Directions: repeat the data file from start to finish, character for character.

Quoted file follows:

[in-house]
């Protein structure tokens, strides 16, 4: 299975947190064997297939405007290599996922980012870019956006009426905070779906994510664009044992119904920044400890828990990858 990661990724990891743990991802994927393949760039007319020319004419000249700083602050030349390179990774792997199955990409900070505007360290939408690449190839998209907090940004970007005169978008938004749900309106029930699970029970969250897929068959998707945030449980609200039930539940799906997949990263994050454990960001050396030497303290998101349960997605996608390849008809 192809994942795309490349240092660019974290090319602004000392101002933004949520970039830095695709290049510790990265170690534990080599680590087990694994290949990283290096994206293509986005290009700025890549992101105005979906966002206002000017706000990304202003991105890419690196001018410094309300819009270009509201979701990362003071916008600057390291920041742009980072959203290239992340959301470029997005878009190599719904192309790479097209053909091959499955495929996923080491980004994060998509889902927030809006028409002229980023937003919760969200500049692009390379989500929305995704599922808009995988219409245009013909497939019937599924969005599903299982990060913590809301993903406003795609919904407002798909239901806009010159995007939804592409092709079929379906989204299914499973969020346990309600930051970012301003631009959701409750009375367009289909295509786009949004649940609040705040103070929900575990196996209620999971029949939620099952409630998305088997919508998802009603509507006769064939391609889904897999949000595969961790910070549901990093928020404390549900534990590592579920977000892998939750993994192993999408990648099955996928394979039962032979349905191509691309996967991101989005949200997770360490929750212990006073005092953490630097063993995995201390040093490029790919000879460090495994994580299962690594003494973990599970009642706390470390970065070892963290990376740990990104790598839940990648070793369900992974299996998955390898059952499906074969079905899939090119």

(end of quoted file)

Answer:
[in-house]
């Protein structure tokens, strides 16, 4: 299975947190064997297939405007290599996922980012870019956006009426905070779906994510664009044992119904920044400890828990990858 990661990724990891743990991802994927393949760039007319020319004419000249700083602050030349390179990774792997199955990409900070505007360290939408690449190839998209907090940004970007005169978008938004749900309106029930699970029970969250897929068959998707945030449980609200039930539940799906997949990263994050454990960001050396030497303290998101349960997605996608390849008809 192809994942795309490349240092660019974290090319602004000392101002933004949520970039830095695709290049510790990265170690534990080599680590087990694994290949990283290096994206293509986005290009700025890549992101105005979906966002206002000017706000990304202003991105890419690196001018410094309300819009270009509201979701990362003071916008600057390291920041742009980072959203290239992340959301470029997005878009190599719904192309790479097209053909091959499955495929996923080491980004994060998509889902927030809006028409002229980023937003919760969200500049692009390379989500929305995704599922808009995988219409245009013909497939019937599924969005599903299982990060913590809301993903406003795609919904407002798909239901806009010159995007939804592409092709079929379906989204299914499973969020346990309600930051970012301003631009959701409750009375367009289909295509786009949004649940609040705040103070929900575990196996209620999971029949939620099952409630998305088997919508998802009603509507006769064939391609889904897999949000595969961790910070549901990093928020404390549900534990590592579920977000892998939750993994192993999408990648099955996928394979039962032979349905191509691309996967991101989005949200997770360490929750212990006073005092953490630097063993995995201390040093490029790919000879460090495994994580299962690594003494973990599970009642706390470390970065070892963290990376740990990104790598839940990648070793369900992974299996998955390898059952499906074969079905899939090119």